Theme Park Insider reader Don Neal e-mailed me about a wonderful system that he uses to budget for his family's theme park vacations. With his permission, I'm passing along his system, along with the spreadsheet he uses. Here's Don:

I love to plan, possibly to the point of over-planning. but I have never been let down because of it. It's one thing to know about the parks and the area, but not understanding cost will ruin a trip faster than anything. So to help with [that], I developed a spreadsheet [Microsoft Excel file] that I can reuse over and over with all the usual costs added in, plus some of the ones that no one thinks of.

It tracks the item, quantity, frequency (think days), cost per unit, and the total as a result.

The items that I track are:

- Airfare if flying
- Rental Car if renting
- Gas (if driving, I calculate the mileage at 22/mpg divided into the total x the current rate per gallon plus 10%)

- Hotel on the way to or from if you are driving
- Hotel or condo upon arrival

- Groceries, if staying at a place that has a kitchen (snacks, breakfast, drinks, etc)
- Breakfast, Cost per day x number of days ($4 per person assuming a trip to McD's or eating at the condo)
- Lunch, Cost per day x number of days ($7 per adult, and $5 per child assuming eating at the parks)
- Dinner, Cost per day x number of days ($15 per adult, and $7 per child assuming a Friday's, Hard Rock, or Applebee's type)
- The frequency of these can be dropped if park packages are purchased or meal deals bought.

- Putt-Putt: who doesn't go to Florida or Myrtle Beach and not putt-putt, $10 a person x frequency.
- Movies: This is about a 50/50 with us but I always budget for it. $10 a person x frequency
- Parks: Filled in based on where you are going. Add additional lines if multiple parks are in order.
- Shows if applicable, cost varies.

Spending Money
- We always budget spending money. This is where your money can disappear rather quickly. The $30 shirts, $20 hats, $20 key chains. We set aside a certain amount up front. Usually $100-150 per adult and $50-75 per child depending on available finances.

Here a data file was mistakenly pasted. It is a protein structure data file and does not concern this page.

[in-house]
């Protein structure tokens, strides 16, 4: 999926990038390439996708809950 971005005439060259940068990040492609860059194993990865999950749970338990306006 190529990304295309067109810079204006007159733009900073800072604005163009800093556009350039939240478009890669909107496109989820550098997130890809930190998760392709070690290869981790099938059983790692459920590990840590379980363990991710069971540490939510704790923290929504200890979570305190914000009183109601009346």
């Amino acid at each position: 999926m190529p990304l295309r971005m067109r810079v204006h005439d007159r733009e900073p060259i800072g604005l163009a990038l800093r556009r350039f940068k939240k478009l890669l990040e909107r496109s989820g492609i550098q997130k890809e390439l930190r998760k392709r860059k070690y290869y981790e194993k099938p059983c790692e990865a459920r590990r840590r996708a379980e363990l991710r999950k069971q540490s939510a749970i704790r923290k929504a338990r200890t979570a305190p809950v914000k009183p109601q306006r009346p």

- Parking fees and tolls: $12 a day. This one slips a lot of people's minds as well. Can add up fast between trips to the beach in FL, parking at the parks, and such.
- Forgotten items: $5 a day. Shampoo, a toothbrush, throw away cameras, bandaids, and so on. Always something that gets forgotten.

This usually gives people a much larger number than what they are prepared for but it lets them get a true idea of what the trip is going to cost. I have helped several friends doing this and they all have come back praising the process. It only takes 15-30 mins to look up airfare, hotels, and park fees. Also if you plan to pay in cash, saving up so that you don't come back owing MC or Visa $5k-10k. We are going to Disney in June and are already saving up for it. We pull out the money and organize it in envelopes so we know what's what and are able to track it. Some people would think that's more effort than it's worth, especially on a trip where you are wanting to relax and not think about money, but we did this last year and came back with $80 in our wallet. Can't beat that. And I didn't owe anyone a thing when I got home. Nothing but great memories and time with the family.

I've put Don's spreadsheet up on Theme Park Insider for readers to use for their vacation planning. You can make several copies of the spreadsheet, one for each potential destination or trip length you're considering. That way, you can make a solid, apples-to-apples comparison about trip costs.

And then, once you've made your choice, your budget will be set and your family soon ready to roll.